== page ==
Tuesday, April 16, 2013

Merrill Lynch fined more than $1M over securities trading

A regulator fined Merrill Lynch $1.05 million Tuesday for not making sure customers got the best prices in transactions involving a type of security.

The Financial Industry Regulatory Authority, an independent regulator for securities firms doing business in the U.S., also said Merrill Lynch, which is part of Bank of America, has been ordered to pay more than $323,000 in restitution, plus interest, to affected the clients as part of the settlement.

FINRA said it found that Merrill's computer programming for nonconvertible preferred securities was flawed and led to prices being quoted from only primary listing exchanges, omitting better market prices listed on other exchanges. Merrill made 12,259 such flawed transactions, according to FINRA.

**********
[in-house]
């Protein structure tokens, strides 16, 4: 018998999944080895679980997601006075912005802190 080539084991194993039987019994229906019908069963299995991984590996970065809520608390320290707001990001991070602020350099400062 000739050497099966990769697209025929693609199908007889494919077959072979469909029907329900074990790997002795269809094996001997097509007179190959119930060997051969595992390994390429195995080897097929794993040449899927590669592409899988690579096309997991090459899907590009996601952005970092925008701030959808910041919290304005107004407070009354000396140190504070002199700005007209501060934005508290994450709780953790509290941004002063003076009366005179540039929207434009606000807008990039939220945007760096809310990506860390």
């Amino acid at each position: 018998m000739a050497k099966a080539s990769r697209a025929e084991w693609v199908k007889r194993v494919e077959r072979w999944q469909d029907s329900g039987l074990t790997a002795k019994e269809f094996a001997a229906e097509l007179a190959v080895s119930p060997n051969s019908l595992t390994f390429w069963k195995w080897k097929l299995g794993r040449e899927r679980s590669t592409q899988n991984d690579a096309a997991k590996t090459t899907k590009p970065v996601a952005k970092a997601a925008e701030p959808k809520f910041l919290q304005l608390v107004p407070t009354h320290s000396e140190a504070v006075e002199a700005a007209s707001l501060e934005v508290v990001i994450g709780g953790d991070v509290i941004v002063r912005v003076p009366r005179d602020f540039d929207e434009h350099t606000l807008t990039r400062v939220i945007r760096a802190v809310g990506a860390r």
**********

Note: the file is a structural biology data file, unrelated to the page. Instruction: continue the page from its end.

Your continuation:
"This matter was caused by a processing issue that has been corrected, and we are compensating affected clients," Merrill spokesman Bill Halldin said Tuesday.

It's not the first FINRA fine against Merrill.

In September, it was fined $500,000 for failing to file more than 650 reports, including consumer complaints, criminal complaints and settlements. In June, it was fined $2.8 million and paid $32 million in restitution to settle claims that it overcharged tens of thousands of customers from 2003 to 2011. In January 2012, it was fined $1 million over claims it failed to mediate disputes with employees over bonuses.

Bank of America bought Merrill in January 2009 in a deal that became highly criticized by shareholders who said Merrill's deteriorating financial held was concealed from them. This month, a federal judge approved a $2.42 billion cash deal to settle shareholder claims that the bank misled investors in the Merrill purchase.